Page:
New technology from RSA Security Inc. could hobble hackers ability to make off with user information—from Social Security numbers to simple passwords—through the compromise of a single machine.
The Nightingale system, being revealed this week at the companys RSA Conference in San Francisco, is based on a venerable cryptographic concept known as secret sharing and first advanced by RSA co-founder Adi Shamir in the 1970s.
The idea is to split encrypted data into two parts and store each half on a separate server. Because of the way the data is divided, discovering half the ciphertext does not allow an attacker to ascertain the other half and, thus, the secure data.
RSA officials said Nightingale will help solve many problems associated with securing personally identifiable information such as Social Security numbers, bank records and even simple passwords.
The most intriguing commercial application of the technology is likely to be its use as part of a “roaming authentication” service, such as Microsoft Corp.s Passport. Because the Nightingale system can transmit keys for portable credentials without seeing the keys themselves, sensitive user data need not be stored at a central vendor location, such as Microsoft.
“A normal server represents a single point of compromise. We can eliminate that by two means. One is the secret splitting, but the second, and perhaps more important method, is putting the Nightingale server behind the application server,” said Ari Juels, a research scientist at RSA Labs, in Bedford, Mass., and the driving force behind the new technology.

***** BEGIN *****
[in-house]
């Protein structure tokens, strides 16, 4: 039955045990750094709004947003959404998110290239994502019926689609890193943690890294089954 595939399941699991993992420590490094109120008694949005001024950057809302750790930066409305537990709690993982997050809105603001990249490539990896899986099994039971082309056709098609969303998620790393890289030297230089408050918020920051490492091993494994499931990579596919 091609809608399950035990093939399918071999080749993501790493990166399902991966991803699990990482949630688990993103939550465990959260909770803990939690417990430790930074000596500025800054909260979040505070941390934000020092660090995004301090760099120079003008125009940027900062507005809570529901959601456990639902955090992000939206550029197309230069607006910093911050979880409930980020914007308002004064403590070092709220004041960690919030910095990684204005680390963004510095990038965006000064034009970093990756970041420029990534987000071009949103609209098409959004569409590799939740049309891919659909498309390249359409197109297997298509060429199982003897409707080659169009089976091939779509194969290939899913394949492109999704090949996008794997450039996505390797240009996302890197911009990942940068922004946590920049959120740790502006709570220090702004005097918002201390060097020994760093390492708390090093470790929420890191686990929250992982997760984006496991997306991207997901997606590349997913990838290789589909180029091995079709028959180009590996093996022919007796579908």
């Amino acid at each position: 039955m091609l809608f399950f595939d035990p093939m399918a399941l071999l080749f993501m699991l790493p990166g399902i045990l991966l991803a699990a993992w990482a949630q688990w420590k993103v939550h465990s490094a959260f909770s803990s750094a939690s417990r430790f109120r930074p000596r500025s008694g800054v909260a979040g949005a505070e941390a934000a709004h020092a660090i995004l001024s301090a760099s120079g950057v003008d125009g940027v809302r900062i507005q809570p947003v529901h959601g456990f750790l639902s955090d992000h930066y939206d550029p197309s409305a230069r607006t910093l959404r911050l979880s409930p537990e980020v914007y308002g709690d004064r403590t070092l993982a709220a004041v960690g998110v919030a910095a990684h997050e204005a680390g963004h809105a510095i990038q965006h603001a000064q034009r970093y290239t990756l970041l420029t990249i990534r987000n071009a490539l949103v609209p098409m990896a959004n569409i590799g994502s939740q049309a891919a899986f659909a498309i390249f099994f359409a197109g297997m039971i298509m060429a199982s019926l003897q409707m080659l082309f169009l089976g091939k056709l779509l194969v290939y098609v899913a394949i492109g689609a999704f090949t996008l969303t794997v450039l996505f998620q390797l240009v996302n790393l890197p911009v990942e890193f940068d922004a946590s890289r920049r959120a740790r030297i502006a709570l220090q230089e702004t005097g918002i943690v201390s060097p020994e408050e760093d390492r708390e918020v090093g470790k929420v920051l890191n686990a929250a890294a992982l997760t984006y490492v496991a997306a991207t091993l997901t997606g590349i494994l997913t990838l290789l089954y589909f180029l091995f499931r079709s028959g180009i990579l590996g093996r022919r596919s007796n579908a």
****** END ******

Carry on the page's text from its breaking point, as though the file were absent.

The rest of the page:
With Nightingale, users log in to an application, such as a home-banking system, via a trusted client. When users enter the correct ATM card number and PIN, the PIN is encrypted, and the resulting ciphertext is split. Half the ciphertext is stored on the application server, while the other half goes to the Nightingale server.
WHAT CAN NIGHTINGALE PROTECT?
If the user forgot a PIN and needed it e-mailed back, each server would send its own portion of the encrypted data to the customer, whose machine would then reconstruct the data. Key to this system is that at no point does either server see both portions of the ciphertext. As such, the system can check whether the PIN submitted by the user is the same as the one the user has stored, without reassembling either number.
Security experts say the technology shows promise but might have some limitations initially.
“An inside system administrator who can access all the systems in which the secrets are stored will still be able to get information. To prevent this, the very structure of the security and systems management organization must be adjusted,” said Stuart Schechter, a security researcher at Harvard University, in Cambridge, Mass. “Social engineering attacks are usually used to attack individual data, and these attacks will still work if individual data can be accessed by insiders on a limited basis, as is necessary with medical records.”
Nightingale can also be used in authentication. It will be sold first as a tool kit, which is available now, then integrated into RSAs Passage platform later this year, officials said.
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